– Vika
    Commented Feb 27, 2016 at 22:22

4 Answers 4


The answer is simple: you generally only write one letter per person and only customize it insofar as changing the name of the institution to which it is sent (if even that: "Dear Admissions Committee" works pretty well). If there are very different types of programs involved, you might customize a bit more, but not much. That means the incremental work needed for many letters is not much more than is necessary for one.

If you think about it, it should make sense: a recommendation letter is primarily about the candidate, not the institution. If a recommender writes the best letter they can for one institution, how much could it vary and still be the best letter for another?

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    It's not like the admissions committee doesn't know exactly what's going on. They're probably expecting to get a generic letter too, because that's what they send out. What is important is that a professor is willing to stake a small amount of political capital to support you. That's what they care about.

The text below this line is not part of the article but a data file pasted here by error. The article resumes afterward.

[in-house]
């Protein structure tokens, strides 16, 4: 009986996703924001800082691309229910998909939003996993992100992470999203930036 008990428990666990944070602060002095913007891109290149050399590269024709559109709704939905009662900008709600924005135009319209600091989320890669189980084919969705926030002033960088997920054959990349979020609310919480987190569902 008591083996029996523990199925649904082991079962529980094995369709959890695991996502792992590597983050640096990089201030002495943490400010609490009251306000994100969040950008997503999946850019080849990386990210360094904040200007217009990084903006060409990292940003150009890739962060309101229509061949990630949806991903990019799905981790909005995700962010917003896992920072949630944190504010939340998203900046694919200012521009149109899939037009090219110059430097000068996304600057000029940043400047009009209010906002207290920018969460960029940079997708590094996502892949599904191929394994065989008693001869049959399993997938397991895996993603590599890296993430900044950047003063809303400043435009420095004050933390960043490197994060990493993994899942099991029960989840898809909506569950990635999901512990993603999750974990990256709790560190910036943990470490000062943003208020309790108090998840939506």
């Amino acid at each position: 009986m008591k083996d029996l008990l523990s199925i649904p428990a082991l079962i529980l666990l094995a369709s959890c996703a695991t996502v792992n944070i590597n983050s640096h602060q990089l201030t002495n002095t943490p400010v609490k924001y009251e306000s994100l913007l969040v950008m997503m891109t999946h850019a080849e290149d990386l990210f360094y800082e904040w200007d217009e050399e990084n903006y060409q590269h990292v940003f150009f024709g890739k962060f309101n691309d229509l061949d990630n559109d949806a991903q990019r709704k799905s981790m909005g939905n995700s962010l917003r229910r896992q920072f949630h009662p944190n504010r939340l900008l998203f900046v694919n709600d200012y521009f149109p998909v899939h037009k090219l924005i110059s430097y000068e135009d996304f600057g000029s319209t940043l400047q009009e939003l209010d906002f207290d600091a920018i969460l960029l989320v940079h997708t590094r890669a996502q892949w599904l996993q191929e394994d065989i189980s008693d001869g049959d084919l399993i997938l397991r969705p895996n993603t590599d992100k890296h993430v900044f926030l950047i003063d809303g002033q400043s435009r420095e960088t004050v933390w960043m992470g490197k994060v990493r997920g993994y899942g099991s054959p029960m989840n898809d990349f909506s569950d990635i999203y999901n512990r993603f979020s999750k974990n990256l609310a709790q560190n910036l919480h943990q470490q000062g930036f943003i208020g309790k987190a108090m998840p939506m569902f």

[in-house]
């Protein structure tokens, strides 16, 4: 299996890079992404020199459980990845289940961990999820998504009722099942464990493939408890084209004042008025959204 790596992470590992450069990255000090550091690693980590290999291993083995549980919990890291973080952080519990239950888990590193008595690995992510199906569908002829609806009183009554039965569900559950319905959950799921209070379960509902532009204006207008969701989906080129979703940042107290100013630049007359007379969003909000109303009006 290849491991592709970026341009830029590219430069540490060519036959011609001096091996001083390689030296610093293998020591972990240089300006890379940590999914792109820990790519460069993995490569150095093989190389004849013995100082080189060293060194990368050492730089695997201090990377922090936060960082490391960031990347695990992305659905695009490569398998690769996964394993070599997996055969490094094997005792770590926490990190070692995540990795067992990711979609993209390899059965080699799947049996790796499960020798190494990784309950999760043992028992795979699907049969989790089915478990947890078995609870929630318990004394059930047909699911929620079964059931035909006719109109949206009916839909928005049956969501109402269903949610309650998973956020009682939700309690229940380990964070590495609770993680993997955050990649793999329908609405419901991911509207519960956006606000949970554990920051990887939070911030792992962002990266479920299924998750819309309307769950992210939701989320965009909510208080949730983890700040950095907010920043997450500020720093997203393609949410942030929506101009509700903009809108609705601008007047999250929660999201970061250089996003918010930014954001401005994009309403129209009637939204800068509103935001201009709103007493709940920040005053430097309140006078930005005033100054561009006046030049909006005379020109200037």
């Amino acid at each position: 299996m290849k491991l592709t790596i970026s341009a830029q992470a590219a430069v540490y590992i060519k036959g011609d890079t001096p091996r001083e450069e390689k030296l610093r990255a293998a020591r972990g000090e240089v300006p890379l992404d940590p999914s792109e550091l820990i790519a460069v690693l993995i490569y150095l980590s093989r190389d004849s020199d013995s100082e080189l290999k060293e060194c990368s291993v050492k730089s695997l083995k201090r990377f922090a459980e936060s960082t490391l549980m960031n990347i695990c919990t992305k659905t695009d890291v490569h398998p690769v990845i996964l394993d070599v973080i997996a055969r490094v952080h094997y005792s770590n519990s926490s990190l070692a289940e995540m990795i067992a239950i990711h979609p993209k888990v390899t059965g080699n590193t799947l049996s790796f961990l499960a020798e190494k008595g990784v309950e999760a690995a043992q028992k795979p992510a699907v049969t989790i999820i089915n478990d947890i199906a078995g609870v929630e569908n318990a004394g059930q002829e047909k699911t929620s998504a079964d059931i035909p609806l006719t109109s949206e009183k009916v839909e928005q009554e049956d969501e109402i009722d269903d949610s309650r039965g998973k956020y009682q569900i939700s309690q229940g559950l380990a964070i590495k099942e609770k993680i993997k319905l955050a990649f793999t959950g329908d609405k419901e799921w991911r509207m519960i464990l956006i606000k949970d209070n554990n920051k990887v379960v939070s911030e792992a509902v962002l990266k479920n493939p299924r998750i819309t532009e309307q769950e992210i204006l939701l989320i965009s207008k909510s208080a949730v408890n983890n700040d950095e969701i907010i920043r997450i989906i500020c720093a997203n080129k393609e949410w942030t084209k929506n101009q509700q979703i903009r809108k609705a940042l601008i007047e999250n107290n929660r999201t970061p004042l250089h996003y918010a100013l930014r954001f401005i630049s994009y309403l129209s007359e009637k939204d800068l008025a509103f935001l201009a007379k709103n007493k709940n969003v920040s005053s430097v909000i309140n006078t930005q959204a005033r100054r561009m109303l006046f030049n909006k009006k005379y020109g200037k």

– corsiKa
    Commented Feb 27, 2016 at 20:12
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    As someone who did graduate admissions for four years at my department's PhD program, I can confirm that I am absolutely not expecting the recommendation letters to be personalized for my program in any way. If there is really a personal connection to be made, this can be done by sending an email to the right person. Considering the amount of time I spend writing just one letter per candidate (including, of course, for graduate students, postdocs and junior faculty), the idea of writing separate letters for each of the places the candidate is applying to scares the willies out of me. Commented Feb 27, 2016 at 22:17

jakebeal's answer is spot on. I write (and send) virtually the same letter of reference to all places my students are applying. However, there are a few cases where I expect professors may write more than one letter for a student. In particular, I might expect a letter writer to prepare a substantially different letter to a program/department/institution/whatever where the letter writer has a personal connection or other inside information specific to that program. Perhaps you are asking your professor for a letter as part of a postdoc application, and you are applying to be a postdoc in the same research group where your professor did a postdoc ten years ago. I expect your professor will write a very different letter in this case.